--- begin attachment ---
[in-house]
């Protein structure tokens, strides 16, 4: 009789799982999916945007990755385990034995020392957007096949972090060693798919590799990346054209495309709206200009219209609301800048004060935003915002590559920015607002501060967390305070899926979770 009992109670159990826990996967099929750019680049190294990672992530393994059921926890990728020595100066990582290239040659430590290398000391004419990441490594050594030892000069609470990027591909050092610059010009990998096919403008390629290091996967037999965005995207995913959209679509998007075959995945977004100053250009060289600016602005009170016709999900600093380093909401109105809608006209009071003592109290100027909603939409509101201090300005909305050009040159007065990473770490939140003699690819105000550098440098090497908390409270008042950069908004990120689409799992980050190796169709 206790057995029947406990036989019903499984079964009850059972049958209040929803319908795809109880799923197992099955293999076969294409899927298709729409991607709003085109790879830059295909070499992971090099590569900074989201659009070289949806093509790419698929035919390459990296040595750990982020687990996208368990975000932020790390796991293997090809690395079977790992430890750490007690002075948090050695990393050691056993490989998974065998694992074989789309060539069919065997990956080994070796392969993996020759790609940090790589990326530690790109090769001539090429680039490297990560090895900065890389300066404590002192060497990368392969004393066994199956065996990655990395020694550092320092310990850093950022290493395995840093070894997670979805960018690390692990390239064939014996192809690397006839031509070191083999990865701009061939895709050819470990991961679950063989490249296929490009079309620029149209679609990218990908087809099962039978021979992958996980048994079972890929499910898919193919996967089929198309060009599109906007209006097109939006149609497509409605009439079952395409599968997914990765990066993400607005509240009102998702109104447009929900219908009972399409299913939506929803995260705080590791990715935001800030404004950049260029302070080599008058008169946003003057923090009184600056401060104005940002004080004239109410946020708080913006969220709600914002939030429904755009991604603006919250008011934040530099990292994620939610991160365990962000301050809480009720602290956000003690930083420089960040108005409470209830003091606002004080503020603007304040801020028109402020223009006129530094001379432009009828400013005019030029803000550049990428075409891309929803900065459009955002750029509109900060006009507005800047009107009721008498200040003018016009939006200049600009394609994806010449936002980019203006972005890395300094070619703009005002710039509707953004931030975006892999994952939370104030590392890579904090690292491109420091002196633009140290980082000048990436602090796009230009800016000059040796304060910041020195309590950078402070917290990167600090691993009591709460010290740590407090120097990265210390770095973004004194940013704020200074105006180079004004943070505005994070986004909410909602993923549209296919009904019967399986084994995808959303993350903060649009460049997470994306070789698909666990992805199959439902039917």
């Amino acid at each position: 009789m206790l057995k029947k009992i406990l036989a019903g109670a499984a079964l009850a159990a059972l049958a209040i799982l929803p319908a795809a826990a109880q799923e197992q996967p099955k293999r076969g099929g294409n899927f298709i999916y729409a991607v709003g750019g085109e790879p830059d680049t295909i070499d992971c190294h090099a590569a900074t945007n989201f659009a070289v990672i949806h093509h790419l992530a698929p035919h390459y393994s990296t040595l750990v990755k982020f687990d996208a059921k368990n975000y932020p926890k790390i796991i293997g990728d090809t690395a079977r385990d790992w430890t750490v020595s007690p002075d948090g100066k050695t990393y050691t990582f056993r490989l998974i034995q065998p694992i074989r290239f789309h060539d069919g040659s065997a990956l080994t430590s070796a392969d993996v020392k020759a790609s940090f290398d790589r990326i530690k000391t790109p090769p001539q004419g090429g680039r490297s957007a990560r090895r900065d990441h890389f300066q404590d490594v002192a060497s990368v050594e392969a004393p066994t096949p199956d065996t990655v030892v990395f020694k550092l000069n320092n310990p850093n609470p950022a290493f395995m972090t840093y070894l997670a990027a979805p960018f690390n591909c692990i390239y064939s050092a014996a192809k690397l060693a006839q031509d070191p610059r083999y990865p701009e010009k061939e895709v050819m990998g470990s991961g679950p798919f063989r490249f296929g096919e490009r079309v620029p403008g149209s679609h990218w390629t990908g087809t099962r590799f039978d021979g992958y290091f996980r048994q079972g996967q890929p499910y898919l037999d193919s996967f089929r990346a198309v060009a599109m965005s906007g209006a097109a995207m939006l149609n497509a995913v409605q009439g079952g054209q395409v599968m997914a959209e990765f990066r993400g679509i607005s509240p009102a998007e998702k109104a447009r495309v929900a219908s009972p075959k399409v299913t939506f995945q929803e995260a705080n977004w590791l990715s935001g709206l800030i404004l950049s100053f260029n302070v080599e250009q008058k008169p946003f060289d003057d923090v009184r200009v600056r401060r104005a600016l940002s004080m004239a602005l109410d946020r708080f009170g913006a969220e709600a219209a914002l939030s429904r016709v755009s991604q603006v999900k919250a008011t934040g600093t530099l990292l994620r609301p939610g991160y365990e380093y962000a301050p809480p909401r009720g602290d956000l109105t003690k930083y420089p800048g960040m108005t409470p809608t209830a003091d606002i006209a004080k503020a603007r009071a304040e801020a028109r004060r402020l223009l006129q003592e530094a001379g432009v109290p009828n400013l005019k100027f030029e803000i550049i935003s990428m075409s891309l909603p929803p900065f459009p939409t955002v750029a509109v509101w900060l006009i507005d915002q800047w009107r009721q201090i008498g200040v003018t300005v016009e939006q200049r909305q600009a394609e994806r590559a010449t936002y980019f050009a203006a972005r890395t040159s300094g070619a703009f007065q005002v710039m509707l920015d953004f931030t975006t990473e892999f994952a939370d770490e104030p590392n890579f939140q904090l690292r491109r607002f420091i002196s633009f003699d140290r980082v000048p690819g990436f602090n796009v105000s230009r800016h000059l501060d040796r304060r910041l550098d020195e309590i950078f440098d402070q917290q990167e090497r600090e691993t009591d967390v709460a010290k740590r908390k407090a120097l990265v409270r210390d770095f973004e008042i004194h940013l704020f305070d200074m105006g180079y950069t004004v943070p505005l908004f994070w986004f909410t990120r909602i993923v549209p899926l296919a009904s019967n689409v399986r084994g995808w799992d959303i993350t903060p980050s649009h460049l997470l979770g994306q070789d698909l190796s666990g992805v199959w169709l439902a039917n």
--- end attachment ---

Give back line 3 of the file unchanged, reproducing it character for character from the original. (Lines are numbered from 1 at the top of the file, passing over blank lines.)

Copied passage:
């Amino acid at each position: 009789m206790l057995k029947k009992i406990l036989a019903g109670a499984a079964l009850a159990a059972l049958a209040i799982l929803p319908a795809a826990a109880q799923e197992q996967p099955k293999r076969g099929g294409n899927f298709i999916y729409a991607v709003g750019g085109e790879p830059d680049t295909i070499d992971c190294h090099a590569a900074t945007n989201f659009a070289v990672i949806h093509h790419l992530a698929p035919h390459y393994s990296t040595l750990v990755k982020f687990d996208a059921k368990n975000y932020p926890k790390i796991i293997g990728d090809t690395a079977r385990d790992w430890t750490v020595s007690p002075d948090g100066k050695t990393y050691t990582f056993r490989l998974i034995q065998p694992i074989r290239f789309h060539d069919g040659s065997a990956l080994t430590s070796a392969d993996v020392k020759a790609s940090f290398d790589r990326i530690k000391t790109p090769p001539q004419g090429g680039r490297s957007a990560r090895r900065d990441h890389f300066q404590d490594v002192a060497s990368v050594e392969a004393p066994t096949p199956d065996t990655v030892v990395f020694k550092l000069n320092n310990p850093n609470p950022a290493f395995m972090t840093y070894l997670a990027a979805p960018f690390n591909c692990i390239y064939s050092a014996a192809k690397l060693a006839q031509d070191p610059r083999y990865p701009e010009k061939e895709v050819m990998g470990s991961g679950p798919f063989r490249f296929g096919e490009r079309v620029p403008g149209s679609h990218w390629t990908g087809t099962r590799f039978d021979g992958y290091f996980r048994q079972g996967q890929p499910y898919l037999d193919s996967f089929r990346a198309v060009a599109m965005s906007g209006a097109a995207m939006l149609n497509a995913v409605q009439g079952g054209q395409v599968m997914a959209e990765f990066r993400g679509i607005s509240p009102a998007e998702k109104a447009r495309v929900a219908s009972p075959k399409v299913t939506f995945q929803e995260a705080n977004w590791l990715s935001g709206l800030i404004l950049s100053f260029n302070v080599e250009q008058k008169p946003f060289d003057d923090v009184r200009v600056r401060r104005a600016l940002s004080m004239a602005l109410d946020r708080f009170g913006a969220e709600a219209a914002l939030s429904r016709v755009s991604q603006v999900k919250a008011t934040g600093t530099l990292l994620r609301p939610g991160y365990e380093y962000a301050p809480p909401r009720g602290d956000l109105t003690k930083y420089p800048g960040m108005t409470p809608t209830a003091d606002i006209a004080k503020a603007r009071a304040e801020a028109r004060r402020l223009l006129q003592e530094a001379g432009v109290p009828n400013l005019k100027f030029e803000i550049i935003s990428m075409s891309l909603p929803p900065f459009p939409t955002v750029a509109v509101w900060l006009i507005d915002q800047w009107r009721q201090i008498g200040v003018t300005v016009e939006q200049r909305q600009a394609e994806r590559a010449t936002y980019f050009a203006a972005r890395t040159s300094g070619a703009f007065q005002v710039m509707l920015d953004f931030t975006t990473e892999f994952a939370d770490e104030p590392n890579f939140q904090l690292r491109r607002f420091i002196s633009f003699d140290r980082v000048p690819g990436f602090n796009v105000s230009r800016h000059l501060d040796r304060r910041l550098d020195e309590i950078f440098d402070q917290q990167e090497r600090e691993t009591d967390v709460a010290k740590r908390k407090a120097l990265v409270r210390d770095f973004e008042i004194h940013l704020f305070d200074m105006g180079y950069t004004v943070p505005l908004f994070w986004f909410t990120r909602i993923v549209p899926l296919a009904s019967n689409v399986r084994g995808w799992d959303i993350t903060p980050s649009h460049l997470l979770g994306q070789d698909l190796s666990g992805v199959w169709l439902a039917n």